4.11. Managing Director
The law requires that at least one person be appointed by the board as the
managing director to manage the daily operations of the company. This person
may or may not be a member of the board but he may not also hold the position
of chairman of the board unless the shareholders meet
and approve the arrangement by a three-fourth (3/4) vote. The scope of the
managing director's authority should be specified by the board at the time of
his appointment and he is then considered to be the company's legal
representative with authority to sign on behalf of the company.
Directors as such may not be paid by the company except reasonable fees for
attending meetings, and a "bonus" voted by the shareholders out of company
profits. For the private company this bonus is limited to 10% of dividends and
for the public company, to 5% of dividends. Directors may serve as officers or
employees of the company, however, and be compensated in such capacities.
4.13. Doing Business with the Company
A director.(and the managing director) may not enter into an enforceable
business transaction with the company unless the transaction is approved by the
board without the interested director participating in the vote, and the matter
is reported both to the company inspectors and the shareholders. Even where
this is done, if losses result to the company from the transaction, the
directors who approved may be held liable. The law specifically provides that
loans and guarantees by the company to directors are void except where the
director is a legal entity.
4.14. Competing with the Company
If any director (or the managing director) concludes transactions in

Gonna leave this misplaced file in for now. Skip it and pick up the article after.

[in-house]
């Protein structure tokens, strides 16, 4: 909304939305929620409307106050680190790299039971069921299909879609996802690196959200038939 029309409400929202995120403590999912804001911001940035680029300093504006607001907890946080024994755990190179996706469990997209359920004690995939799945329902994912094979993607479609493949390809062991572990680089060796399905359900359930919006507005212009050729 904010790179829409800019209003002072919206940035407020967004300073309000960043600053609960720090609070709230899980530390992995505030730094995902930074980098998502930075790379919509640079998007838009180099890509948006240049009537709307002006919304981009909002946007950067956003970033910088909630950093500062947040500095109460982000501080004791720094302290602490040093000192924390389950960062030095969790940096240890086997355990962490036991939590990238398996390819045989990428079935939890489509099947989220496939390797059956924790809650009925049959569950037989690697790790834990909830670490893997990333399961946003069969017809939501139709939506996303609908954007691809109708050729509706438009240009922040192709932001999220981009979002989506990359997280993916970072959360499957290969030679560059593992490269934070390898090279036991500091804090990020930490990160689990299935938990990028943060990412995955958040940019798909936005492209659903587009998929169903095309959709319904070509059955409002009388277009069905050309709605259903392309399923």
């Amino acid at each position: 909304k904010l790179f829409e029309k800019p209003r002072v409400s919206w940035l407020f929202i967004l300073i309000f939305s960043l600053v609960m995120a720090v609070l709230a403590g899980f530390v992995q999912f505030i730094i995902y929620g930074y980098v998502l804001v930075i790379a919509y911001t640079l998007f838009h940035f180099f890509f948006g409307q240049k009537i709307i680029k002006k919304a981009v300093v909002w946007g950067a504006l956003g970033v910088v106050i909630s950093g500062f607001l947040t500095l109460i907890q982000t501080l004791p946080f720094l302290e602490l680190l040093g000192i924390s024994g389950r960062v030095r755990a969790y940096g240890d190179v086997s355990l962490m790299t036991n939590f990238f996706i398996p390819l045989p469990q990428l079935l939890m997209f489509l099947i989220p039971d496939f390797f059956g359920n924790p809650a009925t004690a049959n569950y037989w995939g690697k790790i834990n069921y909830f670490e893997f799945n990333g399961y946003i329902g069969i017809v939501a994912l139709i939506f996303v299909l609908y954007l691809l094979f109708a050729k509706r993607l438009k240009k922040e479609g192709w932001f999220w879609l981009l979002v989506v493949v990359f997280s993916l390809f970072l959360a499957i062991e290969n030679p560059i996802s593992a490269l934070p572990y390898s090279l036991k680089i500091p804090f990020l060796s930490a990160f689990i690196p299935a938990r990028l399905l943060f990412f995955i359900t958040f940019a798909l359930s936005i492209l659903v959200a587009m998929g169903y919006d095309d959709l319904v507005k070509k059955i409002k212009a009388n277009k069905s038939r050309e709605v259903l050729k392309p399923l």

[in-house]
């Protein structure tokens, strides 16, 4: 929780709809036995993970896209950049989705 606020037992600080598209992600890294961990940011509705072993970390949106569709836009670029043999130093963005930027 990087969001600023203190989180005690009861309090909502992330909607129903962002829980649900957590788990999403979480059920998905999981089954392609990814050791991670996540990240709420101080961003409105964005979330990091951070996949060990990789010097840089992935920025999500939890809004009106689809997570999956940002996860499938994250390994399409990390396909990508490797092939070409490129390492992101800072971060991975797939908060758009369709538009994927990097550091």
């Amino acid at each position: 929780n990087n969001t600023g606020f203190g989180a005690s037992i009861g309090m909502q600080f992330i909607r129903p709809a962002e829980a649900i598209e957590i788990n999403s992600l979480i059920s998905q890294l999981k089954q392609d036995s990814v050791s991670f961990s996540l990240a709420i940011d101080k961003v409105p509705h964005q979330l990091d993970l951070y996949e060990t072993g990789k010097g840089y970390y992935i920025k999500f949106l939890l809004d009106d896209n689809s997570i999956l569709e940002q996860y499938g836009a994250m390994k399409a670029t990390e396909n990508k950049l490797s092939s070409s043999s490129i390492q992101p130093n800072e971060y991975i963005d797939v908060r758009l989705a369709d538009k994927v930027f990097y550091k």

competition with the company, and the company suffers a loss of profits as a
result, the director will be liable to indemnify the company for the loss.
||PART V- SHAREHOLDERS MEETINGS
Shareholders meetings are called general meetings and the law provides for
three types. The first is the statutory or founders meeting which is mandatory
only for the public company. The second is the ordinary (annual) meeting which
must be held once a year and the third is the extraordinary meeting which is
held on call. In addition, there are two other species of meetings involving
the shareholders. One is a Special meeting' which must be called whenever the
rights of holders of preferred shares are to be altered, to enable these
shareholders to vote on the intended alteration. The other is called an
'extraordinary session of the ordinary general meeting" and may be called by
the board of directors, inspectors, or holders of 20 percent of the company's
shares whenever action is required on a matter within the competence of the
ordinary meeting at times other than when the ordinary meeting is scheduled to
5.2. Competence of Ordinary Meeting
The ordinary meeting is competent to deal with all of the affairs of the
company except those which are expressly within the competence of the statutory
and extraordinary meetings. It is expressly required to take action on the
(1) Review and approval of the balance sheet and profit and loss account and
other financial reports.
(2) Review and approval of the directors annual report